[plt-dev] flvector

From: Doug Williams (m.douglas.williams at gmail.com)
Date: Mon Dec 21 10:48:23 EST 2009

> Can you say more about what the arrays are used for?
> One example is raw sensor data where we are prototyping algorithms that
will be embedded in DSPs or ASICs. For example, our radar application are
processing large arrays of range-Doppler data where each entry is an
unsigned byte. Some operations (like peak detection) are more easily done in
that space.

Our image processing algorithms more efficiently look at an image as an
array of combined 8-bit red, green, blue, and alpha bytes instead of 32-bit
integer quantities. (For example, endianness isn't an issue then.) This is
where being able to stride through an array makes a lot of sense.

And, sometimes we just don't want to waste the space.

> I'd go straight for `scheme/foreign', but using `srfi/4' also seems
> fine.
I talked about this in other posts in the thread. SRFI 4 doesn't add a lot
of run-time overhead since it just re-exports the equivalent implementation
from scheme/foreign. And, I don't have to worry about the overloaded ->
operator interfering with my contracts.

> I'm not sure. I really liked using "domains" in Titanium, but I don't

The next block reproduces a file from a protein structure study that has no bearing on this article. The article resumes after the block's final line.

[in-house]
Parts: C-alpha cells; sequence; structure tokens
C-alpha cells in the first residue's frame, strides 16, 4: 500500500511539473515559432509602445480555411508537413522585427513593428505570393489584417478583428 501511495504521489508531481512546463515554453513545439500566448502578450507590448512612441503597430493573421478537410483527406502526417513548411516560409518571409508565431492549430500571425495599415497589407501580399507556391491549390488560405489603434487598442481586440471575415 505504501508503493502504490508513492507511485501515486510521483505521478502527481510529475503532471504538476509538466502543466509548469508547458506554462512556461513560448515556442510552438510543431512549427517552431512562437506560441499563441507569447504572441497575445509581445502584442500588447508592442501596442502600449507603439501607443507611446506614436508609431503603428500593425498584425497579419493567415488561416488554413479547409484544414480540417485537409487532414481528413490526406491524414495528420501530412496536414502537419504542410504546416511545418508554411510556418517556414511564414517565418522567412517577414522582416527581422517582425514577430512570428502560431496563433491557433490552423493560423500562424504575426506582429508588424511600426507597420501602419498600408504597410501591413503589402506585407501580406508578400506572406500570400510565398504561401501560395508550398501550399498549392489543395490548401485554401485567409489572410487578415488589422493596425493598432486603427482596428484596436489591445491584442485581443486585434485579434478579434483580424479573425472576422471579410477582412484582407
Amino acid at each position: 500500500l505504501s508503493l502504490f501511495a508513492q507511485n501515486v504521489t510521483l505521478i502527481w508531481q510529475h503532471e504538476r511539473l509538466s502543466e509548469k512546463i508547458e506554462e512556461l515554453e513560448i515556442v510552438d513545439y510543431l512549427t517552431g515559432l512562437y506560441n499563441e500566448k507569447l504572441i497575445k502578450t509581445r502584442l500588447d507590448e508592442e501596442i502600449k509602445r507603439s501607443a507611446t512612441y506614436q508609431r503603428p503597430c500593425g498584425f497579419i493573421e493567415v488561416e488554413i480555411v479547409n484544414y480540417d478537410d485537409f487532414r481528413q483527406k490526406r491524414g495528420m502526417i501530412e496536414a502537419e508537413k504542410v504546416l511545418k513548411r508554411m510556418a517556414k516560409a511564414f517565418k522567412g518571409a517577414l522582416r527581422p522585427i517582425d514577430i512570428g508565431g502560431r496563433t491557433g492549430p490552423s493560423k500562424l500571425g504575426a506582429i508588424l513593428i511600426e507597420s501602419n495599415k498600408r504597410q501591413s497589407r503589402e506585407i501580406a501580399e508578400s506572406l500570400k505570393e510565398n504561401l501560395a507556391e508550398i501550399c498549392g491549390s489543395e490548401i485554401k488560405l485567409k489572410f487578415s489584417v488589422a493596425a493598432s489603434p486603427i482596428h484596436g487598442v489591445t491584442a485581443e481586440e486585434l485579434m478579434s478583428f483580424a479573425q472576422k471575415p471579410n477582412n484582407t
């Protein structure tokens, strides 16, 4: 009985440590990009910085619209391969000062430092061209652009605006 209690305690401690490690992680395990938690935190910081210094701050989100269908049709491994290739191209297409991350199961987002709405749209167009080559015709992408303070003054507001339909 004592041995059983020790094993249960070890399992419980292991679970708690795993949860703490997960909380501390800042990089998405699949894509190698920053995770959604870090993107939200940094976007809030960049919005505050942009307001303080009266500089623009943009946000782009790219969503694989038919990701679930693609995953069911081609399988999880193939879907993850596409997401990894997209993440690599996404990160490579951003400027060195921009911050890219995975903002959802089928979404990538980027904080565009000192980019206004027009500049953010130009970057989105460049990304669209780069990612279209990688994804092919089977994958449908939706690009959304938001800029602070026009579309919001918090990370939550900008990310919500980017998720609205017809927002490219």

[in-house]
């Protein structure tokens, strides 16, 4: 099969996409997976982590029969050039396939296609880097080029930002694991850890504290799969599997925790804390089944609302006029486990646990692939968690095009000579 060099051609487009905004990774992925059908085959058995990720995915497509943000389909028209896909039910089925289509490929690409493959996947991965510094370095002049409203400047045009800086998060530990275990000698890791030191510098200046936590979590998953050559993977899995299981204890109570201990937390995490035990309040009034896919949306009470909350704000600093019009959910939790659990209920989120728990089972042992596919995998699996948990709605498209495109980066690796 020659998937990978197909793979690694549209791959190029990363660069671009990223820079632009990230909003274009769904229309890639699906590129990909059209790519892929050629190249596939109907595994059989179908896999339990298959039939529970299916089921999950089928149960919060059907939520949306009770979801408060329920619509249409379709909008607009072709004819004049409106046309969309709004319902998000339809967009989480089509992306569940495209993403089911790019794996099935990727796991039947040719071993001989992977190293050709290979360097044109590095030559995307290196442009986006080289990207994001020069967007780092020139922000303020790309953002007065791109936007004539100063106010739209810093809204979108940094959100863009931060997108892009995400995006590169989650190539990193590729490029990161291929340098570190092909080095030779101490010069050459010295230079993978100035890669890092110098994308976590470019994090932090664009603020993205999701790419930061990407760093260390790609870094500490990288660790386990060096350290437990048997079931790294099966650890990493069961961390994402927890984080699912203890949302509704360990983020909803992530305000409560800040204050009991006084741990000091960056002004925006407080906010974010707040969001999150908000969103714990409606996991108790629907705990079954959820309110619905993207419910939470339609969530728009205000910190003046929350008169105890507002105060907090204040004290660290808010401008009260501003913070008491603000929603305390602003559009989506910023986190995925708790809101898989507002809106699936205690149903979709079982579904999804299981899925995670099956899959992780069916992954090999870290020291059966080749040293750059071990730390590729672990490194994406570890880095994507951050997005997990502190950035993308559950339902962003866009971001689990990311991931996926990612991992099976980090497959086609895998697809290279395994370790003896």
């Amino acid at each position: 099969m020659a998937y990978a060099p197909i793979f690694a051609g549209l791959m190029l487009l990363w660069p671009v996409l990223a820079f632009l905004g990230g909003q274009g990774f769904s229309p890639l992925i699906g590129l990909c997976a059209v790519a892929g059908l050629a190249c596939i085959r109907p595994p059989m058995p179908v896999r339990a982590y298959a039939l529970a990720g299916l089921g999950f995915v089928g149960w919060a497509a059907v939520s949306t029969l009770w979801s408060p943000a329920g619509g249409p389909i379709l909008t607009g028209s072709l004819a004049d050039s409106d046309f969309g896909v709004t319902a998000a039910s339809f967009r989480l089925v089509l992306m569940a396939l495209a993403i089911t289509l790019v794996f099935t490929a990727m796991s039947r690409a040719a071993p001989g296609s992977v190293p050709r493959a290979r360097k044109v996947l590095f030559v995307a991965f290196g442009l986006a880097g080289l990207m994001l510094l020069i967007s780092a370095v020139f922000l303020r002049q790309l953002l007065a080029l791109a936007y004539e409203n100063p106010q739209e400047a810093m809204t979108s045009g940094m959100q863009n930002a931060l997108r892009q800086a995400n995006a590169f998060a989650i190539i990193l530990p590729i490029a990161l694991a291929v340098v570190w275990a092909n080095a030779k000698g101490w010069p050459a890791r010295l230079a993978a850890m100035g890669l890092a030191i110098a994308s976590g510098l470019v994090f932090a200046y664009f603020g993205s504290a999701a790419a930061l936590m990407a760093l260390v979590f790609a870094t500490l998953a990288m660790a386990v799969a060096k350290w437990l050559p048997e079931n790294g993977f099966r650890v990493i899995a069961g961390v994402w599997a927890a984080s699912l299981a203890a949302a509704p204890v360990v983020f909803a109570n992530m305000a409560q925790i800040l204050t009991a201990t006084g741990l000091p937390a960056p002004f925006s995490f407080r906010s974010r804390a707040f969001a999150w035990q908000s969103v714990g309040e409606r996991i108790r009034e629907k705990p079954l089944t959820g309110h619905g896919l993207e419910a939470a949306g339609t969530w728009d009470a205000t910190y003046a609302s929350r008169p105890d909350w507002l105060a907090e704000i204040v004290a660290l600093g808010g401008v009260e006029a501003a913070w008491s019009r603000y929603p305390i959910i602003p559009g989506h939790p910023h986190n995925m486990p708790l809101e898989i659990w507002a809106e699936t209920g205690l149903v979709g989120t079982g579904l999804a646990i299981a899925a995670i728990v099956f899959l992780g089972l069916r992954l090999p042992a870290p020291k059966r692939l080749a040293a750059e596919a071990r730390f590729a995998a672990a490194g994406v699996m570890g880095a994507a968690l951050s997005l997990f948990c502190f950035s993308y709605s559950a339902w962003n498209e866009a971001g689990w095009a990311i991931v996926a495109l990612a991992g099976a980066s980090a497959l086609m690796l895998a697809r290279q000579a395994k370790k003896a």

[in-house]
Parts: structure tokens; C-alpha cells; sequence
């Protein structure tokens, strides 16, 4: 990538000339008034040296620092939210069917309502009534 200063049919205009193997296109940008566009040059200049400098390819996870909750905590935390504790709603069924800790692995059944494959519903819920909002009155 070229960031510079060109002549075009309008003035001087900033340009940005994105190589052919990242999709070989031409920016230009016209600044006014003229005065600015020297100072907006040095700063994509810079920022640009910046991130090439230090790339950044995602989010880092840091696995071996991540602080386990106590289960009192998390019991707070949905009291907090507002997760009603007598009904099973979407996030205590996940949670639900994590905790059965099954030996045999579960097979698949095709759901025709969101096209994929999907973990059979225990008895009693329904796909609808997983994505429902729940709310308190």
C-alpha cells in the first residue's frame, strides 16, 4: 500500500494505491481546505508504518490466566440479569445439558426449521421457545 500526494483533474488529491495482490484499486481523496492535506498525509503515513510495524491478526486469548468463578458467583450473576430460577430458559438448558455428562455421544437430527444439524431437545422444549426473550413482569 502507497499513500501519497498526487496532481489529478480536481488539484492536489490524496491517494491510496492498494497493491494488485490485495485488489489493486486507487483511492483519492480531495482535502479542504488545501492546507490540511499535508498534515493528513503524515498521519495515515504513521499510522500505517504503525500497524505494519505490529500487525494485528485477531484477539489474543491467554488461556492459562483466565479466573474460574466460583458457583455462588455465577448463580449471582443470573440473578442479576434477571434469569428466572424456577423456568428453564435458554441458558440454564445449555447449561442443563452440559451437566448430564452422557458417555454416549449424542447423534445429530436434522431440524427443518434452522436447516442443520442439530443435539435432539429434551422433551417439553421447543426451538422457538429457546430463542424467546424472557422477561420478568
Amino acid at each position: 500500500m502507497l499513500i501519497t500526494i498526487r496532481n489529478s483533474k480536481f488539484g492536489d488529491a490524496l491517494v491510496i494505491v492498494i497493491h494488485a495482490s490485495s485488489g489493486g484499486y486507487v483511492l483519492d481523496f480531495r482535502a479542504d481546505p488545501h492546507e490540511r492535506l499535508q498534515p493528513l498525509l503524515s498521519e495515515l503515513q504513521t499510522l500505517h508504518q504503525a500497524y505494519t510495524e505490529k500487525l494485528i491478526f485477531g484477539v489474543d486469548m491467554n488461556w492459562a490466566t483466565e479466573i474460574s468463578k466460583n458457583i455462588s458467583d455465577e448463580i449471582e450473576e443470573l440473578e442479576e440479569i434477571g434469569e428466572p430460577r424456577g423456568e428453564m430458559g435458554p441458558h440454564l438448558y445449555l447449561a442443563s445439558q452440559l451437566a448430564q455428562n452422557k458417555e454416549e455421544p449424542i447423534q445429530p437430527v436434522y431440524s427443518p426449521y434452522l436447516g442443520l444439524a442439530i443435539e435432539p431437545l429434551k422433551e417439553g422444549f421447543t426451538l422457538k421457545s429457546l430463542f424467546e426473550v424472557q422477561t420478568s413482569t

> have much experience with that kind of construct in other languages.

Many languages have a separate slicing syntax that is pervasive throughout
the language. Scheme doesn't. I had though about using the 'in-range' syntax
from for, but decided it would get a bit verbose. What I have now is pretty
much the same without the 'in-range' and with wildcarding. So, (* * 2)
instead of (in-range * * 2) to mean every second index starting with 0.

> For FFI purposes, I imagine adding more operations like
> `{unsafe-}f64vector-ref' that to be inlined by the JIT. I'm not sure if
> anything is needed for striding at the JIT level, though. Do you have
> any specific operations in mind?
I think another major efficiency gain would be an efficient 'in-array'
sequence that the for operators compiled into striding through the
underlying vector.

Another thing I think would be nice, but maybe very hard, would be a
for/vector and for/array that pre-allocated the vector or array (based on
the indexing in the for). I think it would result in more readable code than
build-vector or build-array.

  (for/list ((x (in-vector v1))
             (y (in-vector v2)))
    (* x y))

would return a vector whose length is the shorter of v1 and v2.

Arrays would be similar, but would support broadcasting as in numpy to
determine the size of the resulting array. This allows (within a specific
set of rules) mixing arrays with different dimensions (including vectors and
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